“It occurs to me that our survival may depend upon our talking to one another.”
Hyperion, the Hugo Award-winning 1989 novel by Dan Simmons, is one of the greatest classics of science fiction. An interstellar coalition of 29th-century humans known as the Hegemony of Man is allied with the TechnoCore, an association of self-sentient artificial intelligence (AI) beings. The Hegemony and the TechnoCore join forces against the Ousters, a group of genetically modified superhumans bent on intergalactic domination.
The main plot of Hyperion involves seven travelers making a final pilgrimage to the distant planet of Hyperion before an expected invasion by the Ousters. Hyperion is famed for its legendary Time Tomb structures, which are believed to have originated from the future. The Time Tombs are guarded by a fearsome godlike creature known as the Shrike, who has a cultlike religious following.
Hyperion adopts the same narrative structure as The Canterbury Tales, Geoffrey Chaucer’s fourteenth century epic featuring stories told by a group of pilgrims who journey together to visit the Saint Thomas Becket shrine at Canterbury Cathedral. In Hyperion, six of the seven travelers share their stories leading to their current pilgrimage to see the Shrike. Dan Simmons adeptly adjusts his writing style for each of the six novellas within the outer framing story, spanning everything from horror to romance. The ominous, omnipotent presence of the Shrike is felt in the background of each story, haunting each of the narrators.
Oh, and one of the narrators is actually a spy in league with the Ousters.
The line between humanity and AI is blurred in Hyperion, most notably with the development of cybrids, AI-controlled beings with bodies grown from human DNA. In this sense, cybrids are the opposite of cyborgs, which have a biological consciousness but with a machine-enhanced body.
The stories in Hyperion are steeped in religion and references to classic literature. The first novella, “The Priest’s Tale,” is a horror story detailing the journey of two Catholic missionaries on Hyperion who are infected with a wormlike parasite known as the cruciform. The cruciform parasite takes the shape of a cross beneath their skin, leading to indescribable pain. After killing its host, the parasite can resurrect the host’s body, repeating the cycle of grief and suffering.
The second story, “The Soldier’s Tale,” features a Palestinian soldier engaged in military training through a series of simulated battles, where he is saved by a mysterious woman who becomes his lover. The central mystery of the story involves whether the woman is real and her motives for manipulating the soldier.
In “The Poet’s Tale,” a poet obsessively seeks artistic perfection by writing The Hyperion Cantos (also the name of Dan Simmons’s series of novels) using the Shrike as his muse. Whereas the narrators of the two previous stories represent major monotheistic religions, the poet takes a more pluralistic approach to theology, having embraced and rejected a surprising number of faiths throughout his life.
The next story, “The Scholar’s Tale,” features a Jewish scholar seeking a cure for his infant daughter, who has been aging backwards after being infected by a mysterious illness that reverses the arrow of time. Her illness first appeared when, as an adult archaeologist, she visited Hyperion to study the Time Tombs and had an encounter with the Shrike. Her father hopes that the Shrike will also have the cure. But he must find this cure before it’s too late, since his daughter’s birth would also mean her death. “The Scholar’s Tale” is the most heartbreaking of the stories in Hyperion. I particularly love the way it parallels the Biblical story of Abraham and Isaac.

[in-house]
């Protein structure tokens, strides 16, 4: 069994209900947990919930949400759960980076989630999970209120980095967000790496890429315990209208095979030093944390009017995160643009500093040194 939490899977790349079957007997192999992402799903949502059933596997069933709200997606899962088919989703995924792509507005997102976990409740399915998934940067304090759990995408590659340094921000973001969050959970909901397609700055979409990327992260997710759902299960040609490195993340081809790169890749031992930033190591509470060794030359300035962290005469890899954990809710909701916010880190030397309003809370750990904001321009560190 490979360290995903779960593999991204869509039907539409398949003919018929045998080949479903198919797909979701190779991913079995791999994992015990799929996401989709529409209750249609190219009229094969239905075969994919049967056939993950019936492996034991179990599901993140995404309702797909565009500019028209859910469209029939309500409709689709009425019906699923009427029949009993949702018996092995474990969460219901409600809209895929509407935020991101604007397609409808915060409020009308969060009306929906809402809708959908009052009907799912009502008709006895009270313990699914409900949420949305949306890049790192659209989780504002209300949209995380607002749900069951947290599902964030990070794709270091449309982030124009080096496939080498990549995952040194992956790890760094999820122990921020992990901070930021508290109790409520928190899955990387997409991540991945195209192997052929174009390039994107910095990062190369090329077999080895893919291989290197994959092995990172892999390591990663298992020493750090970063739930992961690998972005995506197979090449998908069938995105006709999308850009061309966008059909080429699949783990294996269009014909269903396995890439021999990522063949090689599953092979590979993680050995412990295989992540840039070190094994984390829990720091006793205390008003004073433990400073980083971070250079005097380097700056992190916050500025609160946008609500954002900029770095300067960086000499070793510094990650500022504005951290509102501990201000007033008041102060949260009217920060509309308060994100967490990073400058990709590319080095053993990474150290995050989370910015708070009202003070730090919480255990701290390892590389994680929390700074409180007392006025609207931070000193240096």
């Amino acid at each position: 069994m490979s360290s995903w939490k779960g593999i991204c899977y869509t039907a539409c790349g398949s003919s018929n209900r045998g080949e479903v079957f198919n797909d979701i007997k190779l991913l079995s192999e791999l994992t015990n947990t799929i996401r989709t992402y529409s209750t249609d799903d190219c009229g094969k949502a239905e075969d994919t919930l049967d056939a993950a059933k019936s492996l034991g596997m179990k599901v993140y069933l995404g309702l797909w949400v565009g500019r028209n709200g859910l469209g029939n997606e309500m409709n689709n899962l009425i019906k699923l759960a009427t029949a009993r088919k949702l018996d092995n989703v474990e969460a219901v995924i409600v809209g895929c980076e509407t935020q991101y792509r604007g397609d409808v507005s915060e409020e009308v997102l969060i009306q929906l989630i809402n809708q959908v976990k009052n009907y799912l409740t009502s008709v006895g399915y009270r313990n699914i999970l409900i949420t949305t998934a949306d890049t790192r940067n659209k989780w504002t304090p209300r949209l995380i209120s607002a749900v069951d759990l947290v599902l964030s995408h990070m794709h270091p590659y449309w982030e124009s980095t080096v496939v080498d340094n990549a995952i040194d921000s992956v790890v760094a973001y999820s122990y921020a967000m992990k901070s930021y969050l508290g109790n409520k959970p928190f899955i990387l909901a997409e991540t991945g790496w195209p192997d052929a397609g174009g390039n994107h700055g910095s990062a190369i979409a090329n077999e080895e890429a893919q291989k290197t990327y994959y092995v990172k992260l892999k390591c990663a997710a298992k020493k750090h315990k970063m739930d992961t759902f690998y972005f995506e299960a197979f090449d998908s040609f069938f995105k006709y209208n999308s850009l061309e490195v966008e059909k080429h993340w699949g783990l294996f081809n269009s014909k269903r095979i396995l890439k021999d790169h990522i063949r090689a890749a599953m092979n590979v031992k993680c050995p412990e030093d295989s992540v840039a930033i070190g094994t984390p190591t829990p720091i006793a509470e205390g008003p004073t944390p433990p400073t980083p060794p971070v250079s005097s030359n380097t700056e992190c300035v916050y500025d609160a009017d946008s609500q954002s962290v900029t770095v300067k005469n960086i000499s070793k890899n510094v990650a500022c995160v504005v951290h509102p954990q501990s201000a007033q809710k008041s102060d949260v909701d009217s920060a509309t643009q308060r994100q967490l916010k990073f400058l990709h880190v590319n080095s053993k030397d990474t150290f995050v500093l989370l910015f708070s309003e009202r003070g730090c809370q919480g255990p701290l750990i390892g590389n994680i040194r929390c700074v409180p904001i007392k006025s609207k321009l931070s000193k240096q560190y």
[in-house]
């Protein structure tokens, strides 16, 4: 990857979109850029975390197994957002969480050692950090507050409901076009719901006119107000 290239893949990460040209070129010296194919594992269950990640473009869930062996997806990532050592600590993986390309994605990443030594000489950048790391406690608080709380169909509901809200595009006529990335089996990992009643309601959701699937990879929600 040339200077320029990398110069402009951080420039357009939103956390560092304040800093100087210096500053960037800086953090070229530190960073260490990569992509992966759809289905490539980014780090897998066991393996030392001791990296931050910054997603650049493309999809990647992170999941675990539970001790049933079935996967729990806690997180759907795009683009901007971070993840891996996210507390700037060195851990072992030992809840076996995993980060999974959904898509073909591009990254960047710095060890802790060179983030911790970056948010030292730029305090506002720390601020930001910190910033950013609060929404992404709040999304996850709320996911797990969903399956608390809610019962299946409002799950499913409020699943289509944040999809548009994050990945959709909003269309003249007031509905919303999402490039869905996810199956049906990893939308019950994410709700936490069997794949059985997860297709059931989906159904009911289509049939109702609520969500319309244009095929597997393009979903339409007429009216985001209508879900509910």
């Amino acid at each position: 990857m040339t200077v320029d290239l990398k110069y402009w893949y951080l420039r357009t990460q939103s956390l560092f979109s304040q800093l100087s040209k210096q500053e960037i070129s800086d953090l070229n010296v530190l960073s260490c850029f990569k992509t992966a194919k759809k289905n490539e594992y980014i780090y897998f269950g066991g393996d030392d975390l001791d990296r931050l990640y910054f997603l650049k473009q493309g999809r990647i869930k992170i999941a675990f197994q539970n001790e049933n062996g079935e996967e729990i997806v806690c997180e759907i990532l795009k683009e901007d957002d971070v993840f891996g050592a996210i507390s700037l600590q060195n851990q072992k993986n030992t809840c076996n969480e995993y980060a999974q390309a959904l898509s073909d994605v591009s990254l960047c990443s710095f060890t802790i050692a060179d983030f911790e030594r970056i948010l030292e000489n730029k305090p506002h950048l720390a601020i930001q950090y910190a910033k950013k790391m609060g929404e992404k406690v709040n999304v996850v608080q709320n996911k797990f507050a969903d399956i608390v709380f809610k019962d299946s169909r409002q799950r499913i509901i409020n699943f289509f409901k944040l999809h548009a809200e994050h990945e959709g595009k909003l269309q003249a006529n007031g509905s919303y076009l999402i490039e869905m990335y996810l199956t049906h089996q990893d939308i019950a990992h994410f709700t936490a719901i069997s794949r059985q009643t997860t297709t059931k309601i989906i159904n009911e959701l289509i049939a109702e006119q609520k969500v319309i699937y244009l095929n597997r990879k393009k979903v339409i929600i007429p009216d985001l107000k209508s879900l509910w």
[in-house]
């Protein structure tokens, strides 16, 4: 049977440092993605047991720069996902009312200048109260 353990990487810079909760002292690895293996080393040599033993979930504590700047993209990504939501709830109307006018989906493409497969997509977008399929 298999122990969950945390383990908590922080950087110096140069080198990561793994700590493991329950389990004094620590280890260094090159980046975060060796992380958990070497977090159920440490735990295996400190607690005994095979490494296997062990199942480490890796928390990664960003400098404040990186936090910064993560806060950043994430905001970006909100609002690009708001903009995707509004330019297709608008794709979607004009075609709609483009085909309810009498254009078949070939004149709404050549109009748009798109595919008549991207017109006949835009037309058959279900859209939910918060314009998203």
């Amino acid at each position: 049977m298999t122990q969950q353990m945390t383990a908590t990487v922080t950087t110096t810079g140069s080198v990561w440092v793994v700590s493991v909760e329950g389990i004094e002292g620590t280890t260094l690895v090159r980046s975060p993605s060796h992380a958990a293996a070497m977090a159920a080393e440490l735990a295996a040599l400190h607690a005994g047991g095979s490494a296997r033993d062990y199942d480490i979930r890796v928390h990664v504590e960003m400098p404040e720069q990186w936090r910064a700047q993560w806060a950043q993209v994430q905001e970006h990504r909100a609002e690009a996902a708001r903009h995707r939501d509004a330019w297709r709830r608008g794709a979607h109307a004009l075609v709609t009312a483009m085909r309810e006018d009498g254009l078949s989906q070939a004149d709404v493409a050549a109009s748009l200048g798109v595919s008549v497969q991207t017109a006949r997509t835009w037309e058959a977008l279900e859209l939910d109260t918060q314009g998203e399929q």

“The Detective’s Tale” is both a hardboiled detective story and a bizarre romance between a private investigator and her client, a cybrid version of English poet John Keats. The real-life Keats died from tuberculosis in 1821 at the age of 25, leaving behind an unfinished epic poem titled Hyperion. In “The Detective’s Tale,” the cybrid Keats hires the detective to investigate his own murder, where the circumstances of his death are connected to the Shrike. In my favorite part of the story, the cybrid Keats recites the first canto from The Fall of Hyperion – A Dream, another unfinished gem by the real historical Keats.
The last story is from the Consul, the former governor of Hyperion. “The Consul’s Tale” is a love story complicated by time dilation, causing the two lovers to age at different rates. Besides revealing the origin of the Consul himself, “The Consul’s Tale” contains the most important information regarding the history of the war between the Hegemony and the Ousters.
Hyperion is an astoundingly prescient book given its publication date of 1989. Beyond the usual science fiction tropes of space travel and intergalactic politics, Dan Simmons nailed the ubiquitous role of artificial intelligence. Simmons also postulated the development of the WorldWeb, a network granting instantaneous travel and universal access to information. The actual invention of the World Wide Web by Tim Berners-Lee occurred in the same year as Hyperion’s publication.
Reading Hyperion is a transcendent experience. It is science fiction of the highest caliber and a multi-layered allegory of human existence in all its beauty and horror.
Review originally published at Grimdark Magazine.